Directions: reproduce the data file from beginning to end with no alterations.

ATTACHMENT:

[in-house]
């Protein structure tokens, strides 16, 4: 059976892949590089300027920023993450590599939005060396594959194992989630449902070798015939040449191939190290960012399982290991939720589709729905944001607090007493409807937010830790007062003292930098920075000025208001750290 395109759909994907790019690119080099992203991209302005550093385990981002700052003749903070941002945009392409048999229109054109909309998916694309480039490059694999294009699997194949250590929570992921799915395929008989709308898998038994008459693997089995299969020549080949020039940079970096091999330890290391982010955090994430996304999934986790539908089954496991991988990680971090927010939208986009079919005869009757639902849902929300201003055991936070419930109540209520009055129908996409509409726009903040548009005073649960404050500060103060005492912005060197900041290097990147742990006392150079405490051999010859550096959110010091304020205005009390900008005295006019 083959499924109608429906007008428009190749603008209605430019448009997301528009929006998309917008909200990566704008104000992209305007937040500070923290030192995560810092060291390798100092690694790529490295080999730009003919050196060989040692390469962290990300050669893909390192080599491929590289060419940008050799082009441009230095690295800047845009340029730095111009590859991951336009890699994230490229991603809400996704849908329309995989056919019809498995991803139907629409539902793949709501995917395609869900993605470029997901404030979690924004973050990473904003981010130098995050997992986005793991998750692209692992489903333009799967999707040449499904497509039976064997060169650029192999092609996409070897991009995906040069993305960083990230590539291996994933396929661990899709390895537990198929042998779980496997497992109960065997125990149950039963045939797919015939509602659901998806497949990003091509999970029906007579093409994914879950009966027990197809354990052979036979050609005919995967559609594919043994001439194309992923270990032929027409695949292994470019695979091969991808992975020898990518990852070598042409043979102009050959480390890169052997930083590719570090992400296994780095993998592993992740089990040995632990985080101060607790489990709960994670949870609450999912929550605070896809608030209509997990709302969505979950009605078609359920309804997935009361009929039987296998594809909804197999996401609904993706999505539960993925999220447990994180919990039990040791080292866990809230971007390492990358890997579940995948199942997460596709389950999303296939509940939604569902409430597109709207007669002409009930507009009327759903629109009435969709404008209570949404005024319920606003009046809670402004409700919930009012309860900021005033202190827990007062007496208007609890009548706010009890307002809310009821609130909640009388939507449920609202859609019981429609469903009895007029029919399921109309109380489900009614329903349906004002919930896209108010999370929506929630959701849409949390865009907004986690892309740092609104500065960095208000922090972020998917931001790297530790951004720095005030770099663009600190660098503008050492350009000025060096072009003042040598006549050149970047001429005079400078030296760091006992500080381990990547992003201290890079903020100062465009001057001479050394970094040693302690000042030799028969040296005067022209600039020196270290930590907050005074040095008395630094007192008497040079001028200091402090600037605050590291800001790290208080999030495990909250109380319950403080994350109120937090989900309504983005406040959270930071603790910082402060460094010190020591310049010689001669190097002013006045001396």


[in-house]
């Protein structure tokens, strides 16, 4: 059976892949590089300027920023993450590599939005060396594959194992989630449902070798015939040449191939190290960012399982290991939720589709729905944001607090007493409807937010830790007062003292930098920075000025208001750290 395109759909994907790019690119080099992203991209302005550093385990981002700052003749903070941002945009392409048999229109054109909309998916694309480039490059694999294009699997194949250590929570992921799915395929008989709308898998038994008459693997089995299969020549080949020039940079970096091999330890290391982010955090994430996304999934986790539908089954496991991988990680971090927010939208986009079919005869009757639902849902929300201003055991936070419930109540209520009055129908996409509409726009903040548009005073649960404050500060103060005492912005060197900041290097990147742990006392150079405490051999010859550096959110010091304020205005009390900008005295006019 083959499924109608429906007008428009190749603008209605430019448009997301528009929006998309917008909200990566704008104000992209305007937040500070923290030192995560810092060291390798100092690694790529490295080999730009003919050196060989040692390469962290990300050669893909390192080599491929590289060419940008050799082009441009230095690295800047845009340029730095111009590859991951336009890699994230490229991603809400996704849908329309995989056919019809498995991803139907629409539902793949709501995917395609869900993605470029997901404030979690924004973050990473904003981010130098995050997992986005793991998750692209692992489903333009799967999707040449499904497509039976064997060169650029192999092609996409070897991009995906040069993305960083990230590539291996994933396929661990899709390895537990198929042998779980496997497992109960065997125990149950039963045939797919015939509602659901998806497949990003091509999970029906007579093409994914879950009966027990197809354990052979036979050609005919995967559609594919043994001439194309992923270990032929027409695949292994470019695979091969991808992975020898990518990852070598042409043979102009050959480390890169052997930083590719570090992400296994780095993998592993992740089990040995632990985080101060607790489990709960994670949870609450999912929550605070896809608030209509997990709302969505979950009605078609359920309804997935009361009929039987296998594809909804197999996401609904993706999505539960993925999220447990994180919990039990040791080292866990809230971007390492990358890997579940995948199942997460596709389950999303296939509940939604569902409430597109709207007669002409009930507009009327759903629109009435969709404008209570949404005024319920606003009046809670402004409700919930009012309860900021005033202190827990007062007496208007609890009548706010009890307002809310009821609130909640009388939507449920609202859609019981429609469903009895007029029919399921109309109380489900009614329903349906004002919930896209108010999370929506929630959701849409949390865009907004986690892309740092609104500065960095208000922090972020998917931001790297530790951004720095005030770099663009600190660098503008050492350009000025060096072009003042040598006549050149970047001429005079400078030296760091006992500080381990990547992003201290890079903020100062465009001057001479050394970094040693302690000042030799028969040296005067022209600039020196270290930590907050005074040095008395630094007192008497040079001028200091402090600037605050590291800001790290208080999030495990909250109380319950403080994350109120937090989900309504983005406040959270930071603790910082402060460094010190020591310049010689001669190097002013006045001396």